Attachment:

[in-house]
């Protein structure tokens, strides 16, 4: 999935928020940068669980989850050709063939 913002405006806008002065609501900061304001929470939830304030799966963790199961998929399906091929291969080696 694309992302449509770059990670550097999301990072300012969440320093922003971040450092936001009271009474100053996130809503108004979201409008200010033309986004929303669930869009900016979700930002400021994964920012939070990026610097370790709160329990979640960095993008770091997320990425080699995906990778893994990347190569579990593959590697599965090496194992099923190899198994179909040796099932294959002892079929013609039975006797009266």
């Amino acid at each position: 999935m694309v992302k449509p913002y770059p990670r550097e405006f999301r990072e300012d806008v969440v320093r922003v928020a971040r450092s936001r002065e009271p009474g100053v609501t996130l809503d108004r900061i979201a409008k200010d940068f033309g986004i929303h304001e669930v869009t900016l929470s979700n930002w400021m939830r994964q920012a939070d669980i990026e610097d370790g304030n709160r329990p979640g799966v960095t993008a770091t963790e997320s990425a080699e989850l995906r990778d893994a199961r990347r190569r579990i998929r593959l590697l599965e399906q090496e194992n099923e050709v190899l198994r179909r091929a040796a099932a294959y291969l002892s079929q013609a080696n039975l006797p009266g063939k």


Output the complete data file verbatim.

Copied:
[in-house]
């Protein structure tokens, strides 16, 4: 999935928020940068669980989850050709063939 913002405006806008002065609501900061304001929470939830304030799966963790199961998929399906091929291969080696 694309992302449509770059990670550097999301990072300012969440320093922003971040450092936001009271009474100053996130809503108004979201409008200010033309986004929303669930869009900016979700930002400021994964920012939070990026610097370790709160329990979640960095993008770091997320990425080699995906990778893994990347190569579990593959590697599965090496194992099923190899198994179909040796099932294959002892079929013609039975006797009266």
């Amino acid at each position: 999935m694309v992302k449509p913002y770059p990670r550097e405006f999301r990072e300012d806008v969440v320093r922003v928020a971040r450092s936001r002065e009271p009474g100053v609501t996130l809503d108004r900061i979201a409008k200010d940068f033309g986004i929303h304001e669930v869009t900016l929470s979700n930002w400021m939830r994964q920012a939070d669980i990026e610097d370790g304030n709160r329990p979640g799966v960095t993008a770091t963790e997320s990425a080699e989850l995906r990778d893994a199961r990347r190569r579990i998929r593959l590697l599965e399906q090496e194992n099923e050709v190899l198994r179909r091929a040796a099932a294959y291969l002892s079929q013609a080696n039975l006797p009266g063939k």